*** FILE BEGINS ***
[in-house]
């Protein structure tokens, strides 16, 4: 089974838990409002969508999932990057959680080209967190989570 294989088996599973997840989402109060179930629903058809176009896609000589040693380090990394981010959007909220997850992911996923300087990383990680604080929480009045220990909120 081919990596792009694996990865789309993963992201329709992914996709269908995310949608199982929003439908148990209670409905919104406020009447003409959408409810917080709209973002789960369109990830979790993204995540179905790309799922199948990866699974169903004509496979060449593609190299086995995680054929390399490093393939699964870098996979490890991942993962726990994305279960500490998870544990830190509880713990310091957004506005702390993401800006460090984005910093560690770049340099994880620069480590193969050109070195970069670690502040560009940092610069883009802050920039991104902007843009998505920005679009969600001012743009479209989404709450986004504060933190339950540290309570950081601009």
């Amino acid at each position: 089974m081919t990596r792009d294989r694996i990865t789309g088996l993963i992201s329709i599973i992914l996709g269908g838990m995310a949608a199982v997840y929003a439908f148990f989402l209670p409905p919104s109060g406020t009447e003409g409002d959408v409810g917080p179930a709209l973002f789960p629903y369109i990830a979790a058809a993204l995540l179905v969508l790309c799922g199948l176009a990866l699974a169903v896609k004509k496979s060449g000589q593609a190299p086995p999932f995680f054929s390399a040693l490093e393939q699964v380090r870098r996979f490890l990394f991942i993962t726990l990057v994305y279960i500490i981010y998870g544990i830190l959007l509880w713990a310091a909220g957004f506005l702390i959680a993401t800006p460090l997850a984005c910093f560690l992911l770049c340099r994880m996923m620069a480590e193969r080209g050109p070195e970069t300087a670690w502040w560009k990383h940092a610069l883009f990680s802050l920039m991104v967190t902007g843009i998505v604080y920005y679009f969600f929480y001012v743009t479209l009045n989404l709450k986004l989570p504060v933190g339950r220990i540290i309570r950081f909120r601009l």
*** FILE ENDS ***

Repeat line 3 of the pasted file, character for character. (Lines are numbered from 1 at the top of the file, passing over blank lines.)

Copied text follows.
């Amino acid at each position: 089974m081919t990596r792009d294989r694996i990865t789309g088996l993963i992201s329709i599973i992914l996709g269908g838990m995310a949608a199982v997840y929003a439908f148990f989402l209670p409905p919104s109060g406020t009447e003409g409002d959408v409810g917080p179930a709209l973002f789960p629903y369109i990830a979790a058809a993204l995540l179905v969508l790309c799922g199948l176009a990866l699974a169903v896609k004509k496979s060449g000589q593609a190299p086995p999932f995680f054929s390399a040693l490093e393939q699964v380090r870098r996979f490890l990394f991942i993962t726990l990057v994305y279960i500490i981010y998870g544990i830190l959007l509880w713990a310091a909220g957004f506005l702390i959680a993401t800006p460090l997850a984005c910093f560690l992911l770049c340099r994880m996923m620069a480590e193969r080209g050109p070195e970069t300087a670690w502040w560009k990383h940092a610069l883009f990680s802050l920039m991104v967190t902007g843009i998505v604080y920005y679009f969600f929480y001012v743009t479209l009045n989404l709450k986004l989570p504060v933190g339950r220990i540290i309570r950081f909120r601009l």